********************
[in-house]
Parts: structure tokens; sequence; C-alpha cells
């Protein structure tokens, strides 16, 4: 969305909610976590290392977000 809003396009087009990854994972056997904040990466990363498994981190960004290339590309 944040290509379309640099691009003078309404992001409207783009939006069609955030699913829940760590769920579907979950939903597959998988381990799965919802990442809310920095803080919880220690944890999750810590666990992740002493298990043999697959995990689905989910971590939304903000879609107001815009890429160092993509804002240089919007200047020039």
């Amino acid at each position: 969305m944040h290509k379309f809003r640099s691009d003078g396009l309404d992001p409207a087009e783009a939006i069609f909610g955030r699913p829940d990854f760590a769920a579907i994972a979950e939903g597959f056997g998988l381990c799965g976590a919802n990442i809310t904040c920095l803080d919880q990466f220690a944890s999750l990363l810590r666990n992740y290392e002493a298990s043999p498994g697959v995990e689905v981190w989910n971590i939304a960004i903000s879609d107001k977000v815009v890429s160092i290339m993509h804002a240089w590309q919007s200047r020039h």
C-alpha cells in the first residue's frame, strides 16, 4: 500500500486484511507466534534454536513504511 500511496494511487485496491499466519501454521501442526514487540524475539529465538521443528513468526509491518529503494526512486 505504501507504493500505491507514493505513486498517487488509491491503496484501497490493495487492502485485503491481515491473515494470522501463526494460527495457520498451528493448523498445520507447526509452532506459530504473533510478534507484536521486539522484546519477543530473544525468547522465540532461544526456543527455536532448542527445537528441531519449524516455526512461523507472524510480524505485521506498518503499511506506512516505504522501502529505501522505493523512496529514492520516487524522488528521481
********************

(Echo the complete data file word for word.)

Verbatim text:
[in-house]
Parts: structure tokens; sequence; C-alpha cells
């Protein structure tokens, strides 16, 4: 969305909610976590290392977000 809003396009087009990854994972056997904040990466990363498994981190960004290339590309 944040290509379309640099691009003078309404992001409207783009939006069609955030699913829940760590769920579907979950939903597959998988381990799965919802990442809310920095803080919880220690944890999750810590666990992740002493298990043999697959995990689905989910971590939304903000879609107001815009890429160092993509804002240089919007200047020039």
């Amino acid at each position: 969305m944040h290509k379309f809003r640099s691009d003078g396009l309404d992001p409207a087009e783009a939006i069609f909610g955030r699913p829940d990854f760590a769920a579907i994972a979950e939903g597959f056997g998988l381990c799965g976590a919802n990442i809310t904040c920095l803080d919880q990466f220690a944890s999750l990363l810590r666990n992740y290392e002493a298990s043999p498994g697959v995990e689905v981190w989910n971590i939304a960004i903000s879609d107001k977000v815009v890429s160092i290339m993509h804002a240089w590309q919007s200047r020039h």
C-alpha cells in the first residue's frame, strides 16, 4: 500500500486484511507466534534454536513504511 500511496494511487485496491499466519501454521501442526514487540524475539529465538521443528513468526509491518529503494526512486 505504501507504493500505491507514493505513486498517487488509491491503496484501497490493495487492502485485503491481515491473515494470522501463526494460527495457520498451528493448523498445520507447526509452532506459530504473533510478534507484536521486539522484546519477543530473544525468547522465540532461544526456543527455536532448542527445537528441531519449524516455526512461523507472524510480524505485521506498518503499511506506512516505504522501502529505501522505493523512496529514492520516487524522488528521481